Your best option is to have the browser app require the end user to log in and obtain an auth token from a trusted identity provider, and present that auth token in every request the browser app makes to the REST API. The REST API can then validate the auth token to see if it came from a trusted provider and whether the user named inside the token is authorized to use the REST API.
This ties the authorization of the REST API calls to the user instead of to the app, and makes use of secrets (user credentials) that do not reside in the browser app for all the world to see.
With this in place, you can restrict access to your REST API based on which user is making the call. You can still also filter access based on which app is making the request, but this should be a minor point, not the primary security factor, because it is easier for the application description to be copied than the user credentials.
Another option might be to have your web server act as a proxy to your REST API service so that the browser app must go through the web server to get data from the REST API. This might be viable if the browser app maintains session state that the web server can verify to determine that the request is from the bona-fide app and not from somebody else. While this may allow you to keep your REST API off the public network, it doesn't really change your authorization problem - you've just moved it to the web server where you might have more session context to distinguish an in-app request from an interloper request. Tenuous at best, not recommended unless you're really confident in your app session state.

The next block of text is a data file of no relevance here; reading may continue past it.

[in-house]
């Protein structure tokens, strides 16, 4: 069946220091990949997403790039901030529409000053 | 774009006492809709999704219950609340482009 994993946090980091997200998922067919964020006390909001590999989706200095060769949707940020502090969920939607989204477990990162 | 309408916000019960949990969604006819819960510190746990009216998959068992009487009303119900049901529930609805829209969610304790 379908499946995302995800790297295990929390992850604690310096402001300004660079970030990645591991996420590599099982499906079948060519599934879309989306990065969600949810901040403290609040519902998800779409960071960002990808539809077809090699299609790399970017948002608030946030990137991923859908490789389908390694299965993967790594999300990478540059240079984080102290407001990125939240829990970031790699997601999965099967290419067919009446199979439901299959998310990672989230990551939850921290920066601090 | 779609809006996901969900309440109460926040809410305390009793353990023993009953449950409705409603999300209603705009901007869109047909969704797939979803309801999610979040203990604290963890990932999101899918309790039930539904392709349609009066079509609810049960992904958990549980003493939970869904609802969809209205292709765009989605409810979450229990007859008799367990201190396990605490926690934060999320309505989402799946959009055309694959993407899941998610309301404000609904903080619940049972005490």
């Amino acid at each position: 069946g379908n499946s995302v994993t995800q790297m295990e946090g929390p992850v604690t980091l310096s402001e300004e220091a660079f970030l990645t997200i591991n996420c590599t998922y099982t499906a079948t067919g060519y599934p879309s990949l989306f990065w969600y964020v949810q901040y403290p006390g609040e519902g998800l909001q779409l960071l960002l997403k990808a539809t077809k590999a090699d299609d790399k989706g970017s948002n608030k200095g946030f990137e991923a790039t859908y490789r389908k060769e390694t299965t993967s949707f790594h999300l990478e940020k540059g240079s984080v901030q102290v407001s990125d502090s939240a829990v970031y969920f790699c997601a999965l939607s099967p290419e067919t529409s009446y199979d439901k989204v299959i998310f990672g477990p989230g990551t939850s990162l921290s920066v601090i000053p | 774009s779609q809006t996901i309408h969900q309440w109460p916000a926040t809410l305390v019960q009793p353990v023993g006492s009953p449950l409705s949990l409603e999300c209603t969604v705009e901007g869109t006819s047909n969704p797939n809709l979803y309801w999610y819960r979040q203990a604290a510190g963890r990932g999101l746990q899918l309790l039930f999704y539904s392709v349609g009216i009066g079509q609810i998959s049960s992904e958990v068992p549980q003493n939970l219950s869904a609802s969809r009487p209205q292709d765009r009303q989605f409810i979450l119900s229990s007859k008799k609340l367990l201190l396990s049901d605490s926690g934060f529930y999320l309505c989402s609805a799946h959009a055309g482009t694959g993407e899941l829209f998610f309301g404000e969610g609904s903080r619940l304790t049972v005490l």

Regardless of what solution you choose, the fact remains that if your REST API is accessible from a client-side application (browser or otherwise), it is a public REST API and should be treated (and fortified) as such. There is no such thing as a private web API that can be accessed from a client machine.